Steenberg Peak Hike, Cape Town

This is one of my favourite short hikes in the Silvermine area of the Table Mountain National Park, taking no more than 2 to 2.5 hours, and being suitable for those with below average to average fitness. It’s a great starter hike, too, and gives one unparalleled sweeping vistas of the Cape Flats, Constantiaberg, Table Mountain, False Bay and beyond to the mountains to the north.

As is the norm with all hikes in the Silvermine area, a camera is a must, as there’s just so much to see – the fynbos, with its vast variety of flowering plants, the wind and rain-sculptured sandstone rock formations, the many species of birds, as well as the views. A camera allows one to capture these images, and savour them many times over at a later stage, as I often do. As the song goes, “Memories are made of this”!

steenberg-peak-hike-cape-town-5The start is just over the summit of the Ou Kaapse Weg heading south, through Silvermine gate no. 2 on the left. Entry is controlled, and a small fee is required to park, which was R5 at the time of writing. After parking the car, start the hike by walking up the gravel track for about 5 minutes until you arrive at an information sign. Turn left up the track to the left of the sign. Initially you’re walking through head height protea bushes, but eventually these give way to waist high or knee high fynbos. A very interesting rock formation now appears on the left – this is Wolfkop (Wolf’s Head) Pillar, although, and this depends on which angle you view it from, it could represent several other things – ’nuff said!


From here the track gradually swerves to the right, around Wolfkop on your right, and starts ascending up the gully between Wolfkop and Higher Steenberg Peak. It’s steep enough to get the blood pumping, but not enough to cause much more than light puffing. After about 20 – 30 minutes from the sign, the track levels off and forks – take the left fork, which now meanders further upwards at a gentle incline.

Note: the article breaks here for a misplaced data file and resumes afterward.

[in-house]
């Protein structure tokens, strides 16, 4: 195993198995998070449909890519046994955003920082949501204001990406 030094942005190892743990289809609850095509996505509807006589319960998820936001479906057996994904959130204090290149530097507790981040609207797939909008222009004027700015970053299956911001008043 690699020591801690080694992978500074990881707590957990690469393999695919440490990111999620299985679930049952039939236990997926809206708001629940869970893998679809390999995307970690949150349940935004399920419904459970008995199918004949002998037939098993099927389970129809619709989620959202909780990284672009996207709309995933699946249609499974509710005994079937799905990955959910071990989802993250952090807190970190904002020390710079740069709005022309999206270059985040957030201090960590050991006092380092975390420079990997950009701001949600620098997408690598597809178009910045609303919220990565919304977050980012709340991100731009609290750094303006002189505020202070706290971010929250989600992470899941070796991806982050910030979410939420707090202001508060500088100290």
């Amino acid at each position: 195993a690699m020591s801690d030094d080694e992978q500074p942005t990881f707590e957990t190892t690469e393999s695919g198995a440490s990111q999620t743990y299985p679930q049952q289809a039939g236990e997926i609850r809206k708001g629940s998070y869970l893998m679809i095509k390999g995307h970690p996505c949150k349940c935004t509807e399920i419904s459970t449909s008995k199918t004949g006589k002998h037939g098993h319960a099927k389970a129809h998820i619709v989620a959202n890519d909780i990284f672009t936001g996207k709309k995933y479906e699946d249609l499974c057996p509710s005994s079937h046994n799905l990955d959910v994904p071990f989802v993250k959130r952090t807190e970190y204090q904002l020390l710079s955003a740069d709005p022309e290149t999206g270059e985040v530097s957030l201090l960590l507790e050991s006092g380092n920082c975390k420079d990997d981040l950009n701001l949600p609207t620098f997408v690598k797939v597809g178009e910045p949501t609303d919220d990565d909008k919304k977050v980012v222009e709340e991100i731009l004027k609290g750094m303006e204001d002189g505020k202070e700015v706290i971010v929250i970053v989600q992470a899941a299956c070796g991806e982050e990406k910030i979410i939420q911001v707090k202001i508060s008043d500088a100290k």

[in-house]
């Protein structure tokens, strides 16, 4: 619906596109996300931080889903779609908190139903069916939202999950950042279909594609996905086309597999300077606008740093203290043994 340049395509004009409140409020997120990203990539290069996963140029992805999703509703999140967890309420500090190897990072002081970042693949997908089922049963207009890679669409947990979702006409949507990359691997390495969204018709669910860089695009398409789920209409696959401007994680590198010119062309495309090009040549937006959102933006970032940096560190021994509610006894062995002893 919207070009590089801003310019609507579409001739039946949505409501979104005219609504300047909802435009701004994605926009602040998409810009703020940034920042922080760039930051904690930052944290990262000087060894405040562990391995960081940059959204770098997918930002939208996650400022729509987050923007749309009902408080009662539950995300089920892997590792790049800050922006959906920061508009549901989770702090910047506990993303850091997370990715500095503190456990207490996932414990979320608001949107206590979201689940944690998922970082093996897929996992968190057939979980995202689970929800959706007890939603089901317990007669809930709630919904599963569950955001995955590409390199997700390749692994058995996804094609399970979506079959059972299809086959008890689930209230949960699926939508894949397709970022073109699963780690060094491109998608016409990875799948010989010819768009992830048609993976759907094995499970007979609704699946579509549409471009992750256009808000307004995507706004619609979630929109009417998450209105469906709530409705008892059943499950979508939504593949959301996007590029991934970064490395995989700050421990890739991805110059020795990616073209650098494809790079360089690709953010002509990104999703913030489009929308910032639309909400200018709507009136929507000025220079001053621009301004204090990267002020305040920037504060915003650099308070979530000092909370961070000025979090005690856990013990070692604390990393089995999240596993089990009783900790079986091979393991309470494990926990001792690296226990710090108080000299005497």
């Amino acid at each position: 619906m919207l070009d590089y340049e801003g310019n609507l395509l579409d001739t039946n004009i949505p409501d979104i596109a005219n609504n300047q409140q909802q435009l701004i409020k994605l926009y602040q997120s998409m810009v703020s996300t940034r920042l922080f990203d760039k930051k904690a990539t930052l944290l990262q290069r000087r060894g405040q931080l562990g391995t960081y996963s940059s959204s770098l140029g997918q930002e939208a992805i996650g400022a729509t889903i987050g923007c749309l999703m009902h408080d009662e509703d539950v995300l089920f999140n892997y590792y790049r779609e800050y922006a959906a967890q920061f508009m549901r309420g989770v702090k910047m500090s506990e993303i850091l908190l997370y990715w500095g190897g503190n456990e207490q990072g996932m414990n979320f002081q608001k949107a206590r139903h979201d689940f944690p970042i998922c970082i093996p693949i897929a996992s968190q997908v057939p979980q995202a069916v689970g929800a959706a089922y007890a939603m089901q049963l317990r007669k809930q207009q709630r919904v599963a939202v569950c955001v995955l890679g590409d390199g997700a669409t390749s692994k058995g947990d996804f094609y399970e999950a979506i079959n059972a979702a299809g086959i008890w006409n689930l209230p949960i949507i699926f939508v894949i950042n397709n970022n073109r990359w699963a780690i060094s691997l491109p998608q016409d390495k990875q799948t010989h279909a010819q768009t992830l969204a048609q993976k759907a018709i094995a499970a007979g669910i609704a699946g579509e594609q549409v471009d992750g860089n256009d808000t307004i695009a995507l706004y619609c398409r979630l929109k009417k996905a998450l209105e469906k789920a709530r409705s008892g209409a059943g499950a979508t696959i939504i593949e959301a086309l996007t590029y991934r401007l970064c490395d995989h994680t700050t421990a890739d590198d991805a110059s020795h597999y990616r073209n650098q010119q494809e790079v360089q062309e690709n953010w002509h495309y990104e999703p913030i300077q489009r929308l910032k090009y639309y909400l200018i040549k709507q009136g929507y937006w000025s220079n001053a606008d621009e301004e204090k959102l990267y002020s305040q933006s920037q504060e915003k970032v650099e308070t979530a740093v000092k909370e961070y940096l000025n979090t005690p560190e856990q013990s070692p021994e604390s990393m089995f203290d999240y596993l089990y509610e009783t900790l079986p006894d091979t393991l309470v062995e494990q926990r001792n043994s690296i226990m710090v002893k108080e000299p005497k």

The next landmark of note is a huge square rock with an overhang, called Fat Lady Shelter. Why it’s called that is anyone’s guess, but it is large enough to shelter a number of people comfortably in inclement weather, if needed. Take some time here to admire close-up the intricate patterns in the rocks around you – I never cease to marvel at the infinite number of shapes and forms sculptured by nature. Many of these appear to represent various different animals or reptiles – the variety is only limited by your imagination. These rocks consist of Table Mountain sandstone, and as rain is slightly acidic, the rocks are eventually weathered into the shapes you see around you by the eroding effects of rain and almost incessant wind.
A few minutes walk from the rock shelter brings you to the end of your upward journey, at a cairn. Plenty of places to sit down and drink in the majestic views, and enjoy a drink and a snack. Take time to savour these, and enjoy the beauty all around you. From here there are a number of options if you want to continue hiking – there are tracks to Muizenberg, Kalk Bay and several spots in between, but they are the subject of another article.

steenberg-peak-hike-cape-town-3Once you’ve had your fill, return to the car park the same way you came. On the way, enjoy the views of Noordhoek beach and Kommetjie in the distance – vast white sand beaches well known to beach bunnies and surfers. Don’t forget to look down every now and then – many of the flowering plants are quite small, but beautifully colourful and intricate, and would be easy to miss.


Important notes:

  • The best times to do this walk is between October and February. It’s also the hottest time of the year, so remember the sunscreen.
  • There is no water on this track to speak of, so take sufficient for the conditions.
  • The weather is notoriously unpredictable. It can be beautifully calm and clear early in the morning, and a howling gale and enveloped in clouds by lunch. Take a jersey and jacket.
  • Take a map – tracks are generally well defined and not hard to follow, but are often not marked. There are frequent unmarked side tracks, so stay on the main track. I recommend Slingsby’s Silvermine map, available from most outdoor stores or bookshops.
  • Preferably walk with a friend, or in a group. Tell someone where you’re going, and when to expect you back. The security situation in SA has improved considerably over the last years, but use common sense – that way everyone enjoys the hike!

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